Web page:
Novel by Carl Friedman, 1991
The narrator of Carl Friedman's first novel, Nightfather (1994; Tralievader, 1991), is a young girl whose father is a survivor of the Holocaust. Her child's perspective shapes the novel, which is written in short chapters reminiscent of a child's primer, each focusing on a word or concept. Like a primer, the chapters elaborate on the use of the term, but this is no easy primer. The novel's deceptively simple form throws into stark relief the devastation of the Holocaust and its continued impact on post-Holocaust life.
Nightfather highlights the difficulty of using language to share an experience that is fundamentally beyond comprehension. As many Holocaust writers have noted, the camp had a language all its own, and its vocabulary cannot simply be imported into postwar life. Friedman expresses this impossibility in the very first line of her novel: "He never mentions it by name." The father never names the concentration camps in which he suffered but rather distills them into a single term, "the camp." The book goes on to explore the difficulty of naming experiences that lie, in a profound way, beyond words. Words such as "hunger" and "camp" bear a very different meaning in the context of the Holocaust. This gap between the words (and world) of the father and the words of his children is at the center of the daughter's second-generation experience.
The book begins with the daughter's understanding that what makes her father different from her and her brother is that he has "had camp." "Camp is not so much a place as a condition," the girl explains. "'I've had camp,' he says. That makes him different from us. We've had chicken pox and German measles. And after Simon fell out of a tree, he got a concussion and had to stay in bed for weeks. But we've never had camp." From there the book takes on words such as "heaven" and "stranger" to mark the distance between the father's world and the children's. Nightfather makes it clear that camp is incurable; those who have it will always be different from those who do not.
Nightfather is not primarily about language, however, but about the impact of the Holocaust on the emotional life of the family. The author uses the difficulty of sharing language to foreground the difficulty of the father to share his experiences with his children. The father of Nightfather has been forever changed by the Holocaust, in ways that have also changed his family. This is no avuncular elder, sharing wisdom about life while his children sit on his lap. The father's "wisdom" comes in difficult lessons, brought on by the everyday behavior of his children. His son saying "I'm hungry" brings a lesson about true hunger; his daughter's desire to join the Girl Scouts evokes a story about Hitler Youth. Everyday objects in the house are linked to the Holocaust, like the knife the father made in the camp, which lies in the drawer with the rest of the knives but which is never used. The daughter understands that what makes these objects different is that they have a story to tell.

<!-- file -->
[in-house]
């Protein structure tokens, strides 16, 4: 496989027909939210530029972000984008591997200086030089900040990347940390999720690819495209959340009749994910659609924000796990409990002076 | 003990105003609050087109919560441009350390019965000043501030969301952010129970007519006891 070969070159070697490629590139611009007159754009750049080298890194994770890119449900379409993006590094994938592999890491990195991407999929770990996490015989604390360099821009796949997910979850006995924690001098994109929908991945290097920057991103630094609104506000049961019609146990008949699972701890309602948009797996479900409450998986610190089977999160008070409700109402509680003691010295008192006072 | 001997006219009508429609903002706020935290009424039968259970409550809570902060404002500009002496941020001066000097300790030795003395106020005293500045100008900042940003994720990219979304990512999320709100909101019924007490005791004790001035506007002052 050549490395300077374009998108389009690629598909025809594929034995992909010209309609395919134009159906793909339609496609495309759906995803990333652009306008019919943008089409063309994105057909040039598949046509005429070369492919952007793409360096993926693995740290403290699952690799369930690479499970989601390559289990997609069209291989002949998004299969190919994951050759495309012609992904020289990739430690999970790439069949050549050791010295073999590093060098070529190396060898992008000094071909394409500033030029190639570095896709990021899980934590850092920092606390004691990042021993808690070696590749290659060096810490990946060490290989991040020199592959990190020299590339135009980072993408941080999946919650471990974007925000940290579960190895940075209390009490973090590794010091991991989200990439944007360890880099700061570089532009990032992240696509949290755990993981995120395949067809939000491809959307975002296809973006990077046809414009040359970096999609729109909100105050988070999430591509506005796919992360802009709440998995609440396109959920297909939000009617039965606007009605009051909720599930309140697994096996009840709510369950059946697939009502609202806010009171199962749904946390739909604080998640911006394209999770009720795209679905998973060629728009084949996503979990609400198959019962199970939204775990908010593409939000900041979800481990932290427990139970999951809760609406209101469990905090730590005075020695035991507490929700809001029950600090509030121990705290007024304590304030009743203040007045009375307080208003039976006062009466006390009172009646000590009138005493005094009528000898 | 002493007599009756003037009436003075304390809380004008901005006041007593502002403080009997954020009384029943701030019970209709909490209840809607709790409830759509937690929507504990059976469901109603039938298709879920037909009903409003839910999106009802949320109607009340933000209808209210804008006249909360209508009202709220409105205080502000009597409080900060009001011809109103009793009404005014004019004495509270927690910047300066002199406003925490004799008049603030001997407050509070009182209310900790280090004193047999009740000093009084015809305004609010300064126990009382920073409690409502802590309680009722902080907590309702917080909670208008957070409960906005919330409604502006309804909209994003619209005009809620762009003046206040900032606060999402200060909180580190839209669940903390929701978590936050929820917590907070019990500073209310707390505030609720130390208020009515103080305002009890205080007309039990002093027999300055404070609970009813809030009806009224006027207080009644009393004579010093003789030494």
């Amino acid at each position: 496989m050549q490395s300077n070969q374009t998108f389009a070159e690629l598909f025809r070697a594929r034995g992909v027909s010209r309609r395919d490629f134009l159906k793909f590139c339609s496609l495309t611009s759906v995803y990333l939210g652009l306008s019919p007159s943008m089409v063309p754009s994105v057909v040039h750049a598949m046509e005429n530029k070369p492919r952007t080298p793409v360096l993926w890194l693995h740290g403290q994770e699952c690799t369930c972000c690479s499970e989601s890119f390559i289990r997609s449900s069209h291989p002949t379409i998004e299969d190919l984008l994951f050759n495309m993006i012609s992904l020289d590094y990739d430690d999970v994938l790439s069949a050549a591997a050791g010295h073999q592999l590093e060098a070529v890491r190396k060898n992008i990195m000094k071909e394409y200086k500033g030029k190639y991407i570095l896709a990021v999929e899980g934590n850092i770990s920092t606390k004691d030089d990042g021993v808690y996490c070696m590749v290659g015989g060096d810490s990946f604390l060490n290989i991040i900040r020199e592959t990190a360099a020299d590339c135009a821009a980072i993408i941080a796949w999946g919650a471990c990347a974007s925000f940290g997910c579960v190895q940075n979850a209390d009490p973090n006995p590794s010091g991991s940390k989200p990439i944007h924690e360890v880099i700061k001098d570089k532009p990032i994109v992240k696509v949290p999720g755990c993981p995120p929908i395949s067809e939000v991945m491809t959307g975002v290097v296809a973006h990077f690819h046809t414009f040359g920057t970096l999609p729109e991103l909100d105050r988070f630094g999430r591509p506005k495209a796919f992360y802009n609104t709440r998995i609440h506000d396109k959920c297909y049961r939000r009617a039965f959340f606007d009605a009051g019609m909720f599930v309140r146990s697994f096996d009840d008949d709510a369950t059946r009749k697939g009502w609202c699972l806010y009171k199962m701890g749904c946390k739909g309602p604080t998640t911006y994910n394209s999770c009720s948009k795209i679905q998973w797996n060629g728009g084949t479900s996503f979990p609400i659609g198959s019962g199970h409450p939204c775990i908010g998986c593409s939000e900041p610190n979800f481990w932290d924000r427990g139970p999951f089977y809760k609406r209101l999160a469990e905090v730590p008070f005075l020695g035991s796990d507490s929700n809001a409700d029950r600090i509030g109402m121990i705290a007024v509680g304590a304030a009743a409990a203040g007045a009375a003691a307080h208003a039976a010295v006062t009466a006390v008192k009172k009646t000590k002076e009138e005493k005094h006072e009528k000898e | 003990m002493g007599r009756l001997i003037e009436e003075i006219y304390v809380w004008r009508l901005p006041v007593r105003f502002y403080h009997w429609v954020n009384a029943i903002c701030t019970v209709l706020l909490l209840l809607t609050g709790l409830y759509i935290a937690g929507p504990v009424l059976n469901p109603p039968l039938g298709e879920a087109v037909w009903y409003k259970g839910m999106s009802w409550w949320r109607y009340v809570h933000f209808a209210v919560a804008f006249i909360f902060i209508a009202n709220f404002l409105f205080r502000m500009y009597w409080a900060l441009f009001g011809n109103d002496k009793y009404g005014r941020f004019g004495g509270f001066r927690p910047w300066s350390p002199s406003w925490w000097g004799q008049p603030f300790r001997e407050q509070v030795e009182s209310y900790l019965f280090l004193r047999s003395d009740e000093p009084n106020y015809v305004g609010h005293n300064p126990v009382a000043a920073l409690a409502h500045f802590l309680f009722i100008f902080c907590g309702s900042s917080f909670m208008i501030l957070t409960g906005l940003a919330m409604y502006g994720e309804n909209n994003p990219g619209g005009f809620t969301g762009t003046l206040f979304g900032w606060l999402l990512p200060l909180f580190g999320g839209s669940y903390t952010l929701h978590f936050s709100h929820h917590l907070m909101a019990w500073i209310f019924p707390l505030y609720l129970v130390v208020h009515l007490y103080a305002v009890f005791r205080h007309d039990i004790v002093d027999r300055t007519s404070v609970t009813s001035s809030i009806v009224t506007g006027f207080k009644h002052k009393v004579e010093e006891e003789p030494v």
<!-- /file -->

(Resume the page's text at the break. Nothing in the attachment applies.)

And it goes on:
The daughter understands that this is also what makes her father different from other fathers—he too has a story to tell. Indeed, his story has changed her as well. She may not be able to fully understand her father's words, yet nor can she relate to the sunny experiences of her peers. While the other children in school draw cheerful pictures of pixies, the girl draws a prisoner being hanged. She understands she is different from the other children but sees this as a limitation of their understanding, not her own. When her friend Nellie comments on what a funny father she has, the girl does not know what to say. Nellie "knows nothing about hunger or the SS … She speaks a different language."
That the daughter is not named in Nightfather suggests that there is something about her experience too that is difficult to express. It also emphasizes her role as witness, as someone who is both part of her father's story and outside of it. Nightfather speaks extensively about the father's experiences in the concentration camps, but the novel is equally the story of the daughter. She bears witness not only to her father's history but also to the ways in which the Holocaust has shaped the life of her family, the ways in which the Holocaust reverberates today.
—Rachel N. Baum